Faculty Research Forum presents Diane Pecknold
Faculty Research Forum presents Diane Pecknold, "The Jonas Brothers Are Dorky and Miley Cyrus is a Slut: Gender, Power, and Money in the Disney Music Ghetto"
Mar 25, 2011
from 03:30 pm to 05:00 pm
|Where||Bingham Humanities Room 300|
|Contact Name||Jennifer Stephens|
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Disney Music Group Chairman Bob Cavallo once described the difference between his strategy and that of the larger music business this way: "The great record executives I've known through the years . . . they're looking for the next Bruce Springsteen, or Fall Out Boy, or some new alternative band that's ironic. . . . I've got these little kids singing female empowerment songs." Disney has been strikingly successful at selling this message of female empowerment to its audience of tween girls. Moreover, its Music Group has been a clear anomaly in a world of plummeting pre-recorded music sales; while its market share remains tiny compared to that of the major labels, Disney’s music division has expanded dramatically and turned higher profits even as other label conglomerates struggle to replace lost revenue on recordings.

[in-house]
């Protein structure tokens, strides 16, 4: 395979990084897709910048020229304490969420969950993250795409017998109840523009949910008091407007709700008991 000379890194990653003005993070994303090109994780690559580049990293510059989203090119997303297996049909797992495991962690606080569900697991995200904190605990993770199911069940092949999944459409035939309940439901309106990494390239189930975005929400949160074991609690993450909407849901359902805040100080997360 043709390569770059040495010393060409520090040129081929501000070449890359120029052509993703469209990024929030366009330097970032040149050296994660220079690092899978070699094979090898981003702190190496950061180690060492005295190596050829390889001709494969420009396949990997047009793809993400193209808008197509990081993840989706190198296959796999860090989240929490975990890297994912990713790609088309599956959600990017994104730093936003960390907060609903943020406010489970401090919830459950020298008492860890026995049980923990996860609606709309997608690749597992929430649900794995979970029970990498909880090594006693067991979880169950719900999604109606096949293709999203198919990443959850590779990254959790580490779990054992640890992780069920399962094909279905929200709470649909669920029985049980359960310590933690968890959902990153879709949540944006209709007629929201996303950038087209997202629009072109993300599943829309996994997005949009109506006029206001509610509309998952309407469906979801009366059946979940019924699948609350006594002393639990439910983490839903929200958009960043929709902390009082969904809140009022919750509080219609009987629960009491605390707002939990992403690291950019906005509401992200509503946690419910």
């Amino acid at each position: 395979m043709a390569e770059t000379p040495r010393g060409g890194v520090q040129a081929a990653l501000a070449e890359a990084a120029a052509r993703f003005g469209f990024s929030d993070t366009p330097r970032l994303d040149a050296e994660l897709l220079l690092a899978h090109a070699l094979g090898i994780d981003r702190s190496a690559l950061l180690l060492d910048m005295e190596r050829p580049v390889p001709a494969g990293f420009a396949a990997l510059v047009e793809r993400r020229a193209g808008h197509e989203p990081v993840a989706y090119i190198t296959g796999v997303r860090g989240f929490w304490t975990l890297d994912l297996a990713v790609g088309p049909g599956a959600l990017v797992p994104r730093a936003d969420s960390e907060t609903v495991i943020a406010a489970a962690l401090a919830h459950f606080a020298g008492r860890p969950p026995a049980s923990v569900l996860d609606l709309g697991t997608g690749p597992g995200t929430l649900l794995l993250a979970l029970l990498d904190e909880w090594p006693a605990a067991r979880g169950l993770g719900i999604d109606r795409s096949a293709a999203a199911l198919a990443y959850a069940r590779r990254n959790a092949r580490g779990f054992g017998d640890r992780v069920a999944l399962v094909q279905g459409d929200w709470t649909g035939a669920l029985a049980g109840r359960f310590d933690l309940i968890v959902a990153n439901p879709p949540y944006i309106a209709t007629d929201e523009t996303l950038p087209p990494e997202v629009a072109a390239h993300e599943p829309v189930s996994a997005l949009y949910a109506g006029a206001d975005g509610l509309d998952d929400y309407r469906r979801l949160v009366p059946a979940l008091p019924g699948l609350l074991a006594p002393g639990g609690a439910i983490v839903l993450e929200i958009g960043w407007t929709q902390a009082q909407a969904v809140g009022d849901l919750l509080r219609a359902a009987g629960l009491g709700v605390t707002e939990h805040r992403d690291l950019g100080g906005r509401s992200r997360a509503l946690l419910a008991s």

But Disney’s tween power strategy obscures a more problematic relationship between the economic and cultural politics of artists like the Jonas Brothers and Hannah Montana/Miley Cyrus. The success of Disney music is both a reflection of and further training for powerlessness, transforming the material disadvantages of the tween audience into an emotional and cultural subject position predicated on permanent marginalization. Disney has been able to leverage the tween girl audience into a significant footprint in the music industry precisely because structural shifts in the music business have liberated other audience segments from the industry’s traditional marketing strategies, leaving tweens in a mass-mediated, but gender-appropriately protected, ghetto. When fans fret that the Jonas Brothers might be seen as dorky in comparison to Justin Beiber, or when they ratify the inviolable difference between Hannah Montana and Miley Cyrus, they measure the distance between their own culture and an imagined adult world, testing out and inhabiting their own inability to access the power of the “real” mainstream.
Faculty Research Forums
Faculty Research Forum is a forum for talks by our faculty and the occasional guest on humanities and social science topics of interest to interdisciplinary audiences. These forums are sponsored by the Commonwealth Center with assistance from the College of Arts and Sciences.